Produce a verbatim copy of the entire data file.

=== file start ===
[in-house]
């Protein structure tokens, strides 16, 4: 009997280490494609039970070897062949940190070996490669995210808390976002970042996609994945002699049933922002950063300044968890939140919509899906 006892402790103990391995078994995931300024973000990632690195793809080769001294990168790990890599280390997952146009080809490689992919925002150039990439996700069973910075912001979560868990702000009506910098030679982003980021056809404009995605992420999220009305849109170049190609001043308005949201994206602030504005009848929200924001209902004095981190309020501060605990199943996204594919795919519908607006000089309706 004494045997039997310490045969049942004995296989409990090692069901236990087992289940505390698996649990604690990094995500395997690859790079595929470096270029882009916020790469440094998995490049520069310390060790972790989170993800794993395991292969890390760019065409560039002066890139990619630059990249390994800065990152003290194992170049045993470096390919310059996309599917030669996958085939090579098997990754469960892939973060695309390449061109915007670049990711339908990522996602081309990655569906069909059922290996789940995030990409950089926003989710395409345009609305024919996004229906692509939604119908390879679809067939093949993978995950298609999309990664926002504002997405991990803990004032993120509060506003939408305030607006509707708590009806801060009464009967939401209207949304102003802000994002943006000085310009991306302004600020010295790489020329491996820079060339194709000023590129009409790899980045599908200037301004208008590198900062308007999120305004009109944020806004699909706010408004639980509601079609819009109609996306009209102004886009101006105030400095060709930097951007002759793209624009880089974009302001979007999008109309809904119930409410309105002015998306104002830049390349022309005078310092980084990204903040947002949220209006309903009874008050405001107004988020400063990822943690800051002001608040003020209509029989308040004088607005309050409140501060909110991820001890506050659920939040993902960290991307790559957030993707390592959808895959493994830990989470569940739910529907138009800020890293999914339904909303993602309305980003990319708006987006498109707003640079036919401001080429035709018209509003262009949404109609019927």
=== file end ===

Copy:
[in-house]
């Protein structure tokens, strides 16, 4: 009997280490494609039970070897062949940190070996490669995210808390976002970042996609994945002699049933922002950063300044968890939140919509899906 006892402790103990391995078994995931300024973000990632690195793809080769001294990168790990890599280390997952146009080809490689992919925002150039990439996700069973910075912001979560868990702000009506910098030679982003980021056809404009995605992420999220009305849109170049190609001043308005949201994206602030504005009848929200924001209902004095981190309020501060605990199943996204594919795919519908607006000089309706 004494045997039997310490045969049942004995296989409990090692069901236990087992289940505390698996649990604690990094995500395997690859790079595929470096270029882009916020790469440094998995490049520069310390060790972790989170993800794993395991292969890390760019065409560039002066890139990619630059990249390994800065990152003290194992170049045993470096390919310059996309599917030669996958085939090579098997990754469960892939973060695309390449061109915007670049990711339908990522996602081309990655569906069909059922290996789940995030990409950089926003989710395409345009609305024919996004229906692509939604119908390879679809067939093949993978995950298609999309990664926002504002997405991990803990004032993120509060506003939408305030607006509707708590009806801060009464009967939401209207949304102003802000994002943006000085310009991306302004600020010295790489020329491996820079060339194709000023590129009409790899980045599908200037301004208008590198900062308007999120305004009109944020806004699909706010408004639980509601079609819009109609996306009209102004886009101006105030400095060709930097951007002759793209624009880089974009302001979007999008109309809904119930409410309105002015998306104002830049390349022309005078310092980084990204903040947002949220209006309903009874008050405001107004988020400063990822943690800051002001608040003020209509029989308040004088607005309050409140501060909110991820001890506050659920939040993902960290991307790559957030993707390592959808895959493994830990989470569940739910529907138009800020890293999914339904909303993602309305980003990319708006987006498109707003640079036919401001080429035709018209509003262009949404109609019927």